Annotation: The purpose of this project was to devise a system that would promote effective decision making by professionals in the State of Wisconsin as they address the interrelated health, psychosocial, and educational needs of children with chronic handicapping conditions, and the coordinated delivery of the required services at the community level necessary to satisfy those needs. The goals included: (1) Establishment of effective ongoing decision-making and feedback processes at the state, regional, and community levels which were responsive to the needs of chronically ill and disabled children and their families; (2) facilitation of effective community based services to families of children with chronic illness or disabling conditions; (3) development and field testing of a model communications system which established ongoing partnerships between schools and health care providers. [Funded by the Maternal and Child Health Bureau]

Contact: National Technical Information Service, U.S. Department of Commerce, 5301 Shawnee Road, Alexandria, VA 22312, Telephone: (703) 605-6050 Secondary Telephone: (888) 584-8332 E-mail: customerservice@ntis.gov Web Site: http://www.ntis.gov Document Number: NTIS PB93-198190.

Keywords: Chronic illnesses and disabilities, Community-Based Health Care, Coordination of Health Care, Data Bases, Data Collection, Family-Based Health Care, Financing Health Care, Parents, School Based Health Care

Hollinshead W. 1988 (ca.). Integrated Maternal and Child Health Information System (IMCHIS) [Final report]. Providence, RI: Rhode Island Department of Health, 45 pp.

Annotation: The purpose of this project was to design, implement, and evaluate an Integrated Maternal and Child Health Information System to support both maternal and child programming and planning at the Title V provider agency level as well as program evaluation and policy analysis at the MCH State Health Department level. The database was developed on state Title V clinics to provide information on the following: services to high-risk populations; pregnancy outcomes by ethnicity and for immigrants, refugees, adolescents, and the uninsured; relationships between perinatal events and diseases and disabilities in the infant's first year; and the quality and content of prenatal care. [Funded by the Maternal and Child Health Bureau]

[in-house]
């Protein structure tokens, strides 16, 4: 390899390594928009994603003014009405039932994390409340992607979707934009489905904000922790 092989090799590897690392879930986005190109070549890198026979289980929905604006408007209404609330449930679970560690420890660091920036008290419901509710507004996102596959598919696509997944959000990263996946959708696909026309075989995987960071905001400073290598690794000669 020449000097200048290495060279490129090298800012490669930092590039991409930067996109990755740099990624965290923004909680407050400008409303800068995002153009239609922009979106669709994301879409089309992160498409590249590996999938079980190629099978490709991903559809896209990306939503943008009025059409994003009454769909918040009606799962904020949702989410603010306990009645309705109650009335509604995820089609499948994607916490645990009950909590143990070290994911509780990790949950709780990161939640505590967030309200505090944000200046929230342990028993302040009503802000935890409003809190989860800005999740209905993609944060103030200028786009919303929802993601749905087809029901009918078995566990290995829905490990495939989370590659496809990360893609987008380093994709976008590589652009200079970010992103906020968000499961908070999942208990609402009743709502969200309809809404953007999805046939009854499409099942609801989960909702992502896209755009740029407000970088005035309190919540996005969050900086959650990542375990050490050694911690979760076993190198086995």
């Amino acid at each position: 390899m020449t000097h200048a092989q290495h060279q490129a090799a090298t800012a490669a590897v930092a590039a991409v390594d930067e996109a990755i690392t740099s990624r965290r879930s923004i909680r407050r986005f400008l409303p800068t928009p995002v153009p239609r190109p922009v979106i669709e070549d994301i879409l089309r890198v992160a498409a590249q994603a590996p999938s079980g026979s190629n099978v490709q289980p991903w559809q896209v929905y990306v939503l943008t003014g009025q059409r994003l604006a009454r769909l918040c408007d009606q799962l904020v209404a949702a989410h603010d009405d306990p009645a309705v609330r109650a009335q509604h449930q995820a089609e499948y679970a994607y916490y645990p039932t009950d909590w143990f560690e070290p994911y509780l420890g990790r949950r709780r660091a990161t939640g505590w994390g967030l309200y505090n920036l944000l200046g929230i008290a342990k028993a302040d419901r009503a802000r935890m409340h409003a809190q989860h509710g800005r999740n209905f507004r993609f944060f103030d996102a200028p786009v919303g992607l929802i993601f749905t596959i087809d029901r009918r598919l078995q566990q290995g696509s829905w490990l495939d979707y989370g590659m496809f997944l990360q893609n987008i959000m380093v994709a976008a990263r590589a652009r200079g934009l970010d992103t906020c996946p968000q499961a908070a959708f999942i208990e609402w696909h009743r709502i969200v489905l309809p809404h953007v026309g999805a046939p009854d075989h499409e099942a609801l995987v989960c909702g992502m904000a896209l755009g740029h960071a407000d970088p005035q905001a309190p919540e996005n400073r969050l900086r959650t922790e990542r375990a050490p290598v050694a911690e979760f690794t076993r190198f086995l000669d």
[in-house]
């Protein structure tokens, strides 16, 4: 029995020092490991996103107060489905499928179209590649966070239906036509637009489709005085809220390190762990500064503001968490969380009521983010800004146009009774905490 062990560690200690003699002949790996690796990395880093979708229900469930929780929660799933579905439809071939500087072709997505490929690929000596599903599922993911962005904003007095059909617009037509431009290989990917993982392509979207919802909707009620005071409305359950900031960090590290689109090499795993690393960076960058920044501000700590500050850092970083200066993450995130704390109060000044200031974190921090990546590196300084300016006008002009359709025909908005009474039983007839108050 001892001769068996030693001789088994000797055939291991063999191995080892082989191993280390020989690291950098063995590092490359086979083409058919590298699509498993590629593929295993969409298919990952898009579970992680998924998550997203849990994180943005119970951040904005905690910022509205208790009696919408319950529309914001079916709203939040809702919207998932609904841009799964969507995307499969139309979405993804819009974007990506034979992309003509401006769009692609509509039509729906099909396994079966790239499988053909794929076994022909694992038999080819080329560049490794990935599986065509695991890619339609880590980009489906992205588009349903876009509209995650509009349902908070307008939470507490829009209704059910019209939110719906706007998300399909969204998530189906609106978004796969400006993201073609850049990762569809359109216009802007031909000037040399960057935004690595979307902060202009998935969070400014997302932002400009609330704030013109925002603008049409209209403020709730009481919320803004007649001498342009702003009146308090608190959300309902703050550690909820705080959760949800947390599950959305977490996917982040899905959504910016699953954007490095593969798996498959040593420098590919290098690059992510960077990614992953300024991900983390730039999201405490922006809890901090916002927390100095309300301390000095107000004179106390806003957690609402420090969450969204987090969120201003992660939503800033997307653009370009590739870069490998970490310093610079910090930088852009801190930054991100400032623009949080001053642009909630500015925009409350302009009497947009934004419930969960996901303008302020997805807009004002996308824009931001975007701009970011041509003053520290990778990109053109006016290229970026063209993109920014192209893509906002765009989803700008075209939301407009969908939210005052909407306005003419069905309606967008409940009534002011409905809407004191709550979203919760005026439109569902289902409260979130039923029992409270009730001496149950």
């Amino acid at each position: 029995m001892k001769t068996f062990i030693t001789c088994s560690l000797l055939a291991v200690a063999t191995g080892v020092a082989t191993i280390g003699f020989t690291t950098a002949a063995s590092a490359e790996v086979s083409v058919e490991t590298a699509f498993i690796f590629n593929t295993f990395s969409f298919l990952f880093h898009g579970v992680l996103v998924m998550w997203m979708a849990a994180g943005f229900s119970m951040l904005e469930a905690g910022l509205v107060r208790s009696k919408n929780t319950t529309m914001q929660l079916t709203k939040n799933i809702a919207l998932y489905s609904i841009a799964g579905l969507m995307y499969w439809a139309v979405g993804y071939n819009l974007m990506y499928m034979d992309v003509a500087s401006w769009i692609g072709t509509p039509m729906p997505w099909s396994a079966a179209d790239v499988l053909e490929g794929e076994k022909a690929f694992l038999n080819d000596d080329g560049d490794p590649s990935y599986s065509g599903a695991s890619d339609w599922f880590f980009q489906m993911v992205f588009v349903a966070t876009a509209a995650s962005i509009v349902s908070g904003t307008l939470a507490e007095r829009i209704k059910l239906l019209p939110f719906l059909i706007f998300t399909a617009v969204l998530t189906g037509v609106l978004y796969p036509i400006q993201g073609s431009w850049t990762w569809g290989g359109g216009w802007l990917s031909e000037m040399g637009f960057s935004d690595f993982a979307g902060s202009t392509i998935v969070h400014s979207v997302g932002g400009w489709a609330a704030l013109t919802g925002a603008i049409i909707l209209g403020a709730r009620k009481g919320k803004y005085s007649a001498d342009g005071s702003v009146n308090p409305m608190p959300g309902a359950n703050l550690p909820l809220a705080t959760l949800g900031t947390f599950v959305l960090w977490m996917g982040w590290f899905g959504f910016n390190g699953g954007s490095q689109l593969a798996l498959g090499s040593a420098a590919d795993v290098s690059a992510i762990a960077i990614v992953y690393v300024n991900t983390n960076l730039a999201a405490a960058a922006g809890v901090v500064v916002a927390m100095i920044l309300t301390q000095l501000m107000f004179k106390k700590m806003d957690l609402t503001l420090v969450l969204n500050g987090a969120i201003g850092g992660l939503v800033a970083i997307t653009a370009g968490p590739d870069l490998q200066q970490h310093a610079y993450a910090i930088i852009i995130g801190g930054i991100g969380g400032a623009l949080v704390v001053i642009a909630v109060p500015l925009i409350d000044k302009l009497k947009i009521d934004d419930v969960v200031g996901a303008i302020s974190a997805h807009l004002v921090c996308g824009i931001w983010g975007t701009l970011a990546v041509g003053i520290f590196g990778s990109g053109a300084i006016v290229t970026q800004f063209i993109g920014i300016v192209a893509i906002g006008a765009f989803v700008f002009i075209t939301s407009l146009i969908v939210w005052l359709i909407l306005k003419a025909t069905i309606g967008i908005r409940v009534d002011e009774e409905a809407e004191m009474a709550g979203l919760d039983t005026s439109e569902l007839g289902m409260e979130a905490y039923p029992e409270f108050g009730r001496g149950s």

Contact: National Technical Information Service, U.S. Department of Commerce, 5301 Shawnee Road, Alexandria, VA 22312, Telephone: (703) 605-6050 Secondary Telephone: (888) 584-8332 E-mail: customerservice@ntis.gov Web Site: http://www.ntis.gov Document Number: NTIS PB92-103274.

Keywords: Data Bases, Integrated Information Systems, Prenatal Care, Public Policy

Glasser M. 1988. Network of Services for Families with Chronically Ill Children [Final report]. San Francisco, CA: University of California, San Francisco, 3 pp.

Annotation: This network sought to improve the care of children and adolescents with hemophilia and cystic fibrosis. To this end, the network developed a computerized medical information system which allowed health professionals to quickly enter and retrieve patient information. It also provided a series of workshops for parents on psychosocial issues. [Funded by the Maternal and Child Health Bureau]

Contact: National Technical Information Service, U.S. Department of Commerce, 5301 Shawnee Road, Alexandria, VA 22312, Telephone: (703) 605-6050 Secondary Telephone: (888) 584-8332 E-mail: customerservice@ntis.gov Web Site: http://www.ntis.gov Document Number: NTIS PB93-147122.

Keywords: Chronically Ill, Cystic fibrosis, Data Bases, Education of Parents, Families, Hemophilia, Networking, Parent Networks, Stress

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This project is supported by the Health Resources and Services Administration (HRSA) of the U.S. Department of Health and Human Services (HHS) under grant number U02MC31613, MCH Advanced Education Policy, $3.5 M. This information or content and conclusions are those of the author and should not be construed as the official position or policy of, nor should any endorsements be inferred by HRSA, HHS or the U.S. Government.